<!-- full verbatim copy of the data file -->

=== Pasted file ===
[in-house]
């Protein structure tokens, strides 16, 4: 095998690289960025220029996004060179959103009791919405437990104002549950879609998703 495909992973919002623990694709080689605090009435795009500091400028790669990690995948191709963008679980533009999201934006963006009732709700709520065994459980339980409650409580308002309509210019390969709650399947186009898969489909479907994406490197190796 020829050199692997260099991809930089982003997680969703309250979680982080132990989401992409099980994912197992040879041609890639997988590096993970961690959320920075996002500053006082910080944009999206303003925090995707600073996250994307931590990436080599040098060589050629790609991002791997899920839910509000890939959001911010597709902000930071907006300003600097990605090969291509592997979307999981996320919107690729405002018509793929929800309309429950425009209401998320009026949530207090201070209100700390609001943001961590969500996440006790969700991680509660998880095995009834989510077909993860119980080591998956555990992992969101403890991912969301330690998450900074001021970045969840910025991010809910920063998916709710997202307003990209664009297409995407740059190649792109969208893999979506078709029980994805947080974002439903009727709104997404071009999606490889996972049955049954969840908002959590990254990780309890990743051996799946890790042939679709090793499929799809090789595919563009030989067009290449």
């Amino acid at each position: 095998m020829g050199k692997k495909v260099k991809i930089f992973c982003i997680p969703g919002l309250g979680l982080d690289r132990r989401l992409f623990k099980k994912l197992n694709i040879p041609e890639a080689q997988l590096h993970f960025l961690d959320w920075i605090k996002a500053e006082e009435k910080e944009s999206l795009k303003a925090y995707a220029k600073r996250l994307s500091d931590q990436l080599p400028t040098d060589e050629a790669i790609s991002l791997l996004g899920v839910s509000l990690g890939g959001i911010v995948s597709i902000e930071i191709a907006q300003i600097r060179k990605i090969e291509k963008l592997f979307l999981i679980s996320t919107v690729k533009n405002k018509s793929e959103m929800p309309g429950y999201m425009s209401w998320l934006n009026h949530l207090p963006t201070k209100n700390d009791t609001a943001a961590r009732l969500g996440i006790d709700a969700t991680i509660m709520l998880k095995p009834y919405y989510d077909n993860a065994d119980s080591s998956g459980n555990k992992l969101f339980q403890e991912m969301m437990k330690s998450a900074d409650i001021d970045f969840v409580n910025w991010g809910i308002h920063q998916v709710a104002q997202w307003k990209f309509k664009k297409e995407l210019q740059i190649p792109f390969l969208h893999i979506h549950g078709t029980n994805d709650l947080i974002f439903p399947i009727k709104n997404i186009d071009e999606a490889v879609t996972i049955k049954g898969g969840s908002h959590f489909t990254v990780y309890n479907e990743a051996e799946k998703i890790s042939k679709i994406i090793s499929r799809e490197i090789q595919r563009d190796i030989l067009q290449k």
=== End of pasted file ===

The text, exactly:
[in-house]
């Protein structure tokens, strides 16, 4: 095998690289960025220029996004060179959103009791919405437990104002549950879609998703 495909992973919002623990694709080689605090009435795009500091400028790669990690995948191709963008679980533009999201934006963006009732709700709520065994459980339980409650409580308002309509210019390969709650399947186009898969489909479907994406490197190796 020829050199692997260099991809930089982003997680969703309250979680982080132990989401992409099980994912197992040879041609890639997988590096993970961690959320920075996002500053006082910080944009999206303003925090995707600073996250994307931590990436080599040098060589050629790609991002791997899920839910509000890939959001911010597709902000930071907006300003600097990605090969291509592997979307999981996320919107690729405002018509793929929800309309429950425009209401998320009026949530207090201070209100700390609001943001961590969500996440006790969700991680509660998880095995009834989510077909993860119980080591998956555990992992969101403890991912969301330690998450900074001021970045969840910025991010809910920063998916709710997202307003990209664009297409995407740059190649792109969208893999979506078709029980994805947080974002439903009727709104997404071009999606490889996972049955049954969840908002959590990254990780309890990743051996799946890790042939679709090793499929799809090789595919563009030989067009290449």
């Amino acid at each position: 095998m020829g050199k692997k495909v260099k991809i930089f992973c982003i997680p969703g919002l309250g979680l982080d690289r132990r989401l992409f623990k099980k994912l197992n694709i040879p041609e890639a080689q997988l590096h993970f960025l961690d959320w920075i605090k996002a500053e006082e009435k910080e944009s999206l795009k303003a925090y995707a220029k600073r996250l994307s500091d931590q990436l080599p400028t040098d060589e050629a790669i790609s991002l791997l996004g899920v839910s509000l990690g890939g959001i911010v995948s597709i902000e930071i191709a907006q300003i600097r060179k990605i090969e291509k963008l592997f979307l999981i679980s996320t919107v690729k533009n405002k018509s793929e959103m929800p309309g429950y999201m425009s209401w998320l934006n009026h949530l207090p963006t201070k209100n700390d009791t609001a943001a961590r009732l969500g996440i006790d709700a969700t991680i509660m709520l998880k095995p009834y919405y989510d077909n993860a065994d119980s080591s998956g459980n555990k992992l969101f339980q403890e991912m969301m437990k330690s998450a900074d409650i001021d970045f969840v409580n910025w991010g809910i308002h920063q998916v709710a104002q997202w307003k990209f309509k664009k297409e995407l210019q740059i190649p792109f390969l969208h893999i979506h549950g078709t029980n994805d709650l947080i974002f439903p399947i009727k709104n997404i186009d071009e999606a490889v879609t996972i049955k049954g898969g969840s908002h959590f489909t990254v990780y309890n479907e990743a051996e799946k998703i890790s042939k679709i994406i090793s499929r799809e490197i090789q595919r563009d190796i030989l067009q290449k």